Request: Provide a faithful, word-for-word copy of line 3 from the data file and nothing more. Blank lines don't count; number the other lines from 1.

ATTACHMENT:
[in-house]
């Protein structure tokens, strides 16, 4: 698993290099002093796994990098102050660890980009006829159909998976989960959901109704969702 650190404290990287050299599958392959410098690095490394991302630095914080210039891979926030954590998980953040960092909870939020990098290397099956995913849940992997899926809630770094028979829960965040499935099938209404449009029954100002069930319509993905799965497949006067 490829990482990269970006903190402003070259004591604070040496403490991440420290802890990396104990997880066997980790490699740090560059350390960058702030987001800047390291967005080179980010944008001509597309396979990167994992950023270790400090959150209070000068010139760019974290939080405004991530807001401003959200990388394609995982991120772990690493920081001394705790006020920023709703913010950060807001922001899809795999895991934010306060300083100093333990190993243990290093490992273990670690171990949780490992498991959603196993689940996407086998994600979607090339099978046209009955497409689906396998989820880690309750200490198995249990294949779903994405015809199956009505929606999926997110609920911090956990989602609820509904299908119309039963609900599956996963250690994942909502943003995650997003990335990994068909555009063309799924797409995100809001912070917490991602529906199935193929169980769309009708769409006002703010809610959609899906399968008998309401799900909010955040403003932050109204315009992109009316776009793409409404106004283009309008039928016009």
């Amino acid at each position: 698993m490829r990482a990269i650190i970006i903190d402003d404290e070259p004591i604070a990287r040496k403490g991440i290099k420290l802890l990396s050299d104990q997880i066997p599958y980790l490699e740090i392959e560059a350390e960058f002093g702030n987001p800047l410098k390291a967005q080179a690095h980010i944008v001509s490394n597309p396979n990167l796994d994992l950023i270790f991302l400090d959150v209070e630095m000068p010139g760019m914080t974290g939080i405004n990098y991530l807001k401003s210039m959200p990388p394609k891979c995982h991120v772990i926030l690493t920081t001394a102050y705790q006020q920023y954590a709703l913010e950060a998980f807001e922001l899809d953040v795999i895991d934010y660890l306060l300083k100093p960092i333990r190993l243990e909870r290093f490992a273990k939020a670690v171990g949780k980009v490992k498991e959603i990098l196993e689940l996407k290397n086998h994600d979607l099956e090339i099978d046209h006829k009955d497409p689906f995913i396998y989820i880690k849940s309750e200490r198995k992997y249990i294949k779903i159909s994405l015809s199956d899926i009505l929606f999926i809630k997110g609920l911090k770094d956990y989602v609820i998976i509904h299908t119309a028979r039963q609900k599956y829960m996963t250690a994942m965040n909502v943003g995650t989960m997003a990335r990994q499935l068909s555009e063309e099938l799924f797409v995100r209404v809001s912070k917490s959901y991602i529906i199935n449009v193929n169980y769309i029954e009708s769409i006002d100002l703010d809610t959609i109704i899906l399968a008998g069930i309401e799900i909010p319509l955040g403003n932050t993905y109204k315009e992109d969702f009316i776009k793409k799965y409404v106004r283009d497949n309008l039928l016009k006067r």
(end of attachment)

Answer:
């Amino acid at each position: 698993m490829r990482a990269i650190i970006i903190d402003d404290e070259p004591i604070a990287r040496k403490g991440i290099k420290l802890l990396s050299d104990q997880i066997p599958y980790l490699e740090i392959e560059a350390e960058f002093g702030n987001p800047l410098k390291a967005q080179a690095h980010i944008v001509s490394n597309p396979n990167l796994d994992l950023i270790f991302l400090d959150v209070e630095m000068p010139g760019m914080t974290g939080i405004n990098y991530l807001k401003s210039m959200p990388p394609k891979c995982h991120v772990i926030l690493t920081t001394a102050y705790q006020q920023y954590a709703l913010e950060a998980f807001e922001l899809d953040v795999i895991d934010y660890l306060l300083k100093p960092i333990r190993l243990e909870r290093f490992a273990k939020a670690v171990g949780k980009v490992k498991e959603i990098l196993e689940l996407k290397n086998h994600d979607l099956e090339i099978d046209h006829k009955d497409p689906f995913i396998y989820i880690k849940s309750e200490r198995k992997y249990i294949k779903i159909s994405l015809s199956d899926i009505l929606f999926i809630k997110g609920l911090k770094d956990y989602v609820i998976i509904h299908t119309a028979r039963q609900k599956y829960m996963t250690a994942m965040n909502v943003g995650t989960m997003a990335r990994q499935l068909s555009e063309e099938l799924f797409v995100r209404v809001s912070k917490s959901y991602i529906i199935n449009v193929n169980y769309i029954e009708s769409i006002d100002l703010d809610t959609i109704i899906l399968a008998g069930i309401e799900i909010p319509l955040g403003n932050t993905y109204k315009e992109d969702f009316i776009k793409k799965y409404v106004r283009d497949n309008l039928l016009k006067r």